The Mornington Peninsula - a 100km boot jutting into the ocean on the eastern edge of Port Phillip Bay - is one long beach just 80km south of Melbourne. In the hinterland, rolling green vineyards produce some of Victoria's best cool climate wines, fertile farmlands yield rich crops of olives, apples and strawberries, and artisans produce creamy cheeses, handcrafted beers and melt-in-your-mouth chocolates. The best way to explore the peninsula is to drive along the western shore from Melbourne to Portsea (around 90 minutes via the M1 and M3).
Daylesford and the nearby Hepburn Springs are home to Australia's riches concentration of mineral springs. They are, if you believe the locals, so rich in therapeutic powers that they can relieve just about any ill you'd like to imagine. But one cannot live on hot baths alone. There are plenty of other things to see and do - the main street is lined with eclectic artist's studios and modern art galleries and you're spoilt for choice when it comes to places to eat. Daylesford is an 80-minute drive from Melbourne; to get there, take the Calder Highway from the city to Woodend or Kyneton, and then head east to Daylesford from there.
The Yarra Valley has lovely views, great food, fantastic wine and lots to see and do - all one hour from the city. Follow the Yarra Valley Regional Food Trail, marked by the blue and orange signs criss-crossing featured stops across the region. Along it you'll find dozens of producers, orchards, farm gate stalls, eateries, wineries and places where you can pick your own produce. Before you set out, check the opening days of the local markets, where stalls are piled high with local foods, much of it organic. Take the Eastern Freeway from the city and follow the signs to Yarra Glen or Healesville.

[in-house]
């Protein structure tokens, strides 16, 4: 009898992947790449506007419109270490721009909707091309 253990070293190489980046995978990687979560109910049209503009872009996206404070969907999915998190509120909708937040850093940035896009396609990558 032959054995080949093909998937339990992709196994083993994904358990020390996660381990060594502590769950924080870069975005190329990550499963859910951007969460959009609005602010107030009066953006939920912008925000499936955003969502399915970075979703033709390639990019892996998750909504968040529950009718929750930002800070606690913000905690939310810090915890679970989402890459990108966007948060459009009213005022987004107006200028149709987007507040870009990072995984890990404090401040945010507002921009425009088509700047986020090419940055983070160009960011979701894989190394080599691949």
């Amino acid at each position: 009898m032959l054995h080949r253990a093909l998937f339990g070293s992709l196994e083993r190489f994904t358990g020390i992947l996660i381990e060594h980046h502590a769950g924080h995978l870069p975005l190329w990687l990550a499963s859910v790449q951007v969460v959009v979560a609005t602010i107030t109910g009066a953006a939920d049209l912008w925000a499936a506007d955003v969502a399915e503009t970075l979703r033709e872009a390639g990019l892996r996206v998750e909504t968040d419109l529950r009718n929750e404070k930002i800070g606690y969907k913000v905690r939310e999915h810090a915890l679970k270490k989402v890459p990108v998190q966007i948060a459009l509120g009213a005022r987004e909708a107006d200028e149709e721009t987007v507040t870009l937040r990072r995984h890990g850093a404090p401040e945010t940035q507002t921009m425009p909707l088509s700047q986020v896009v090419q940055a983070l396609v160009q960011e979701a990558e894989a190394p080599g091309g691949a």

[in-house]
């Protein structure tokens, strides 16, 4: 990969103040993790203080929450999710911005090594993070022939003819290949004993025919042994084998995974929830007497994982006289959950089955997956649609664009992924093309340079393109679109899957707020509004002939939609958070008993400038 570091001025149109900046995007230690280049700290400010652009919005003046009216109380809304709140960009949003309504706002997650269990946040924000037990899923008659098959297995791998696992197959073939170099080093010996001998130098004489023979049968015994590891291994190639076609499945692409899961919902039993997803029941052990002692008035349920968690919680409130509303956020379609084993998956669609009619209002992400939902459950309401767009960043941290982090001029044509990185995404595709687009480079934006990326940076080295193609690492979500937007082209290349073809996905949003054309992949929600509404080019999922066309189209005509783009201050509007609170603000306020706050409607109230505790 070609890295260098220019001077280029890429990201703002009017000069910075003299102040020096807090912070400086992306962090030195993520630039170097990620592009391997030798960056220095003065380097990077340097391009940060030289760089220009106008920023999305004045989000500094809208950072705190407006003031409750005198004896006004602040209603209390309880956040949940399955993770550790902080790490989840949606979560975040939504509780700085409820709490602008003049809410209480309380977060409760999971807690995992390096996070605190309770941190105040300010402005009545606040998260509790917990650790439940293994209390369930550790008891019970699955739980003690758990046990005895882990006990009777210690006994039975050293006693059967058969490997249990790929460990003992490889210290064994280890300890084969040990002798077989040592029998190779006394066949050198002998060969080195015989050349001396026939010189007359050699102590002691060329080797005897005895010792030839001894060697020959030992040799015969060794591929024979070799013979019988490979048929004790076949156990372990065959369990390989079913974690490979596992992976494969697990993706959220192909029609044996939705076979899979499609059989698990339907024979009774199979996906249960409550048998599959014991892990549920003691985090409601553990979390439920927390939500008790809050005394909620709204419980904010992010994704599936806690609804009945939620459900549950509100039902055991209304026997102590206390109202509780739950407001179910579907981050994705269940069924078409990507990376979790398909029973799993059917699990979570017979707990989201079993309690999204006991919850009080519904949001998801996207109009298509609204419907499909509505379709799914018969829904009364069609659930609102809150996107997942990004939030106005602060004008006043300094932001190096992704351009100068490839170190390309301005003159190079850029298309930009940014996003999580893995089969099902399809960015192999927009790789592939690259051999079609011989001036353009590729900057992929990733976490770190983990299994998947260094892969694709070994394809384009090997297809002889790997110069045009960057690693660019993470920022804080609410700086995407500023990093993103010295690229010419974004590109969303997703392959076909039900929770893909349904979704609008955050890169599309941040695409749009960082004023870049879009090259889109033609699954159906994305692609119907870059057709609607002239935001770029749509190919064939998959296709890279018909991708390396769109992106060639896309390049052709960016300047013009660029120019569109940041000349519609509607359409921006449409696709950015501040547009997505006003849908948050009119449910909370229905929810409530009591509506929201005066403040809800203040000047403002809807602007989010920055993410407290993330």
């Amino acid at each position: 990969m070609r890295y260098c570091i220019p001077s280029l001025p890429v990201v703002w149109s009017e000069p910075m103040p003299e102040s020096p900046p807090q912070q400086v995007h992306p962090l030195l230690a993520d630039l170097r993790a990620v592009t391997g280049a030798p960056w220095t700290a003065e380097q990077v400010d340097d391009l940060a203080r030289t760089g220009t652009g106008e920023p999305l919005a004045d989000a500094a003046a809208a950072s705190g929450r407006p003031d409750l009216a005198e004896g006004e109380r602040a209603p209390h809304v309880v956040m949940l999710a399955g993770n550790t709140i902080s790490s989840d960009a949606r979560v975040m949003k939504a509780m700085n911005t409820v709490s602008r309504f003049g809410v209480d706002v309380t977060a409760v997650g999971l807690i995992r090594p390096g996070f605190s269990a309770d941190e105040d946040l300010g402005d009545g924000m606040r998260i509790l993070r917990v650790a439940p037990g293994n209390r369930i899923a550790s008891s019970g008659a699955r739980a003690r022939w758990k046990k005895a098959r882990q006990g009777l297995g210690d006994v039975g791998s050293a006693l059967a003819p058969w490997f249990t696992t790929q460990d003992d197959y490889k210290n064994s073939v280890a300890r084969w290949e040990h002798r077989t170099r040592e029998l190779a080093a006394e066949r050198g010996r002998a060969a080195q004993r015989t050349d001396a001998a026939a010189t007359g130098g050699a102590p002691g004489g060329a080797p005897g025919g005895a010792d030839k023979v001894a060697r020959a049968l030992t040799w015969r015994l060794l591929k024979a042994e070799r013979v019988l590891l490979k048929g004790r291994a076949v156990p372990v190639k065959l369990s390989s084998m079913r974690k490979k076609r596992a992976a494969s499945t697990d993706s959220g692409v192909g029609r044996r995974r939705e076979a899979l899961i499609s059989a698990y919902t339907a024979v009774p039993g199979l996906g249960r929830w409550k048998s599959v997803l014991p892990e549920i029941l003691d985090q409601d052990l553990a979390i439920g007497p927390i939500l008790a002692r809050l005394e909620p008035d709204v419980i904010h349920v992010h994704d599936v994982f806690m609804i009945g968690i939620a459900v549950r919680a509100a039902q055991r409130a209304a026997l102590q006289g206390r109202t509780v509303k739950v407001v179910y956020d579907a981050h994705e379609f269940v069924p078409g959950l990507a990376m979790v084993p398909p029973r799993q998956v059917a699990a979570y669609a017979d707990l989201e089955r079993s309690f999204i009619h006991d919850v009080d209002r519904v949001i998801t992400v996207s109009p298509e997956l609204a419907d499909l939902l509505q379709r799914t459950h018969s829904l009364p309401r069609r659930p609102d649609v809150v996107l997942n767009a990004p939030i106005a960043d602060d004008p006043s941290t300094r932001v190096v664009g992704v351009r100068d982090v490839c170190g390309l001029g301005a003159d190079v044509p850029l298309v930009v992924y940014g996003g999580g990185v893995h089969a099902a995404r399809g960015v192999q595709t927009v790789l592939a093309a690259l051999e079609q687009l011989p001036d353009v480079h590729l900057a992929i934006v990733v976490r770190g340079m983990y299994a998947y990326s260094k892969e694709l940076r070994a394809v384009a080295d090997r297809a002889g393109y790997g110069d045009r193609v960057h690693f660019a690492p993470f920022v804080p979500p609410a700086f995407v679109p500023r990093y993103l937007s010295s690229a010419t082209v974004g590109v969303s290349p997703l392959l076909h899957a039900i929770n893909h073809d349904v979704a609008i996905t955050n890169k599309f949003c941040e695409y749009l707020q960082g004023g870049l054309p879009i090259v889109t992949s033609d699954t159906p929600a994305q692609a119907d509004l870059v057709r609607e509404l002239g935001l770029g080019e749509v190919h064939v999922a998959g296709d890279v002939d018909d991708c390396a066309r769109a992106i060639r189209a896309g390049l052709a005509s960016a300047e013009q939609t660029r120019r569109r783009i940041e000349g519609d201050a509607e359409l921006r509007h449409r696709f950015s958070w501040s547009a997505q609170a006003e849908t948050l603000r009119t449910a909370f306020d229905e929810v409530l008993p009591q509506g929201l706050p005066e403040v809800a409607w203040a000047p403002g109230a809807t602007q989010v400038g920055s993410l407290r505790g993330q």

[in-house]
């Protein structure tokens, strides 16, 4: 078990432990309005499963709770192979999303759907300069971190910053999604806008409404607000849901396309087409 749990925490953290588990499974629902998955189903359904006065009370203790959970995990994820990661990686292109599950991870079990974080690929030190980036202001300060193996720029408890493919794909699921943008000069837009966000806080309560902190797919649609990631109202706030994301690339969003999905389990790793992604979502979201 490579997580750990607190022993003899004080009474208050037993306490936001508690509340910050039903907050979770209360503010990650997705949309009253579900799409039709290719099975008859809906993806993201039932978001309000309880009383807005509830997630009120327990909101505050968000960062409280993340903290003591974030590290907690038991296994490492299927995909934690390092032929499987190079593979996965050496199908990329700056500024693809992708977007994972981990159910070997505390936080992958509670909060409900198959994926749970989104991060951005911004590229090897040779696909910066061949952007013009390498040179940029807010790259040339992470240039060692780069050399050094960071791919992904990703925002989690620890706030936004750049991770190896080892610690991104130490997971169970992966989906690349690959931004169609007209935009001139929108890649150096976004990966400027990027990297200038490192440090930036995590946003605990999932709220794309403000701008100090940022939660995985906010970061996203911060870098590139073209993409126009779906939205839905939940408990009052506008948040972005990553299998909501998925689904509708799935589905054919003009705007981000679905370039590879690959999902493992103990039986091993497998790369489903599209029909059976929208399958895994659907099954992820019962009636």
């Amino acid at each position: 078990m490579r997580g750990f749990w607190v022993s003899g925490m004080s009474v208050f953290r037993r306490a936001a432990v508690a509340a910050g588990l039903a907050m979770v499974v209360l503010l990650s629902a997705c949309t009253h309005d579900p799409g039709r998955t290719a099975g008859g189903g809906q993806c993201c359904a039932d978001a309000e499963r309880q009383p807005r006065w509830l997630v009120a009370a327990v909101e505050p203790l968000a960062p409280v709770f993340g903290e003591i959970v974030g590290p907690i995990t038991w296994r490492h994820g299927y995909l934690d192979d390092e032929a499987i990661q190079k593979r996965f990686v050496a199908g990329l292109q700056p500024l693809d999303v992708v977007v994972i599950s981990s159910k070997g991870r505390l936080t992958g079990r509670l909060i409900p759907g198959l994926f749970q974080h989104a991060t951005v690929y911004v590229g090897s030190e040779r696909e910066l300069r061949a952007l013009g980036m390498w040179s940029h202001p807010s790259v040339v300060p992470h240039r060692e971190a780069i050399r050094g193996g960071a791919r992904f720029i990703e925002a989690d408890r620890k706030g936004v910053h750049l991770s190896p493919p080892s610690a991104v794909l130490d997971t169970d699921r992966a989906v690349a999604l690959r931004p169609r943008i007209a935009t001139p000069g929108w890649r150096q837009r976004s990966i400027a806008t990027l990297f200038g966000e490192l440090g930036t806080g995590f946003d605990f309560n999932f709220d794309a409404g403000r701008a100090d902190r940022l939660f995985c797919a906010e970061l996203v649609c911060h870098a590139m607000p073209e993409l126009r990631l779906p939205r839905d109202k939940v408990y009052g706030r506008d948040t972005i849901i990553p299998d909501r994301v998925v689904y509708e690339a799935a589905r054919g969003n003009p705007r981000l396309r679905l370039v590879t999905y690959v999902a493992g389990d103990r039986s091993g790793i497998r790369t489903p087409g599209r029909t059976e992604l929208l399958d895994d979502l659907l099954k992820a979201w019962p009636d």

Most people head to Philip Island, around a two-hour drive from the city, just to visit the famous penguin parade, but there's much more to the island than waddling seabirds. There are two elevated boardwalks at the Koala Conservation Centre near Cowes that let you get closer to the koalas precariously perched in the treetops, and the island features wild surf and coastlines with spectacular clifftop walking trails, quirky art galleries and some great restaurants. Connected to the mainland by bridge at San Remo, Phillip Island is 142 km south-east of Melbourne, via the Monash Freeway (M1) and South Gippsland and Bass highways.
Australian country towns don't come much grander than Ballarat, an 85-minute drive from the city centre. The legacy of riches poured into the town during the 1850s gold rush is a stunning streetscape of grand buildings and public statuary. The town's most well known attraction is Sovereign Hill, an outdoor museum that recreates what the town was like at the time. Other stops include the original, rather battered, Eureka Flag on display at the brand new Museum of Australian Democracy at Eureka (MADE), and the Ballarat Fine Art Gallery, the country's largest (and oldest) regional art gallery, home to one of the best collections of Australian art outside of a capital city. Ballarat is 117km west of Melbourne, a 75-minute drive, via the M8.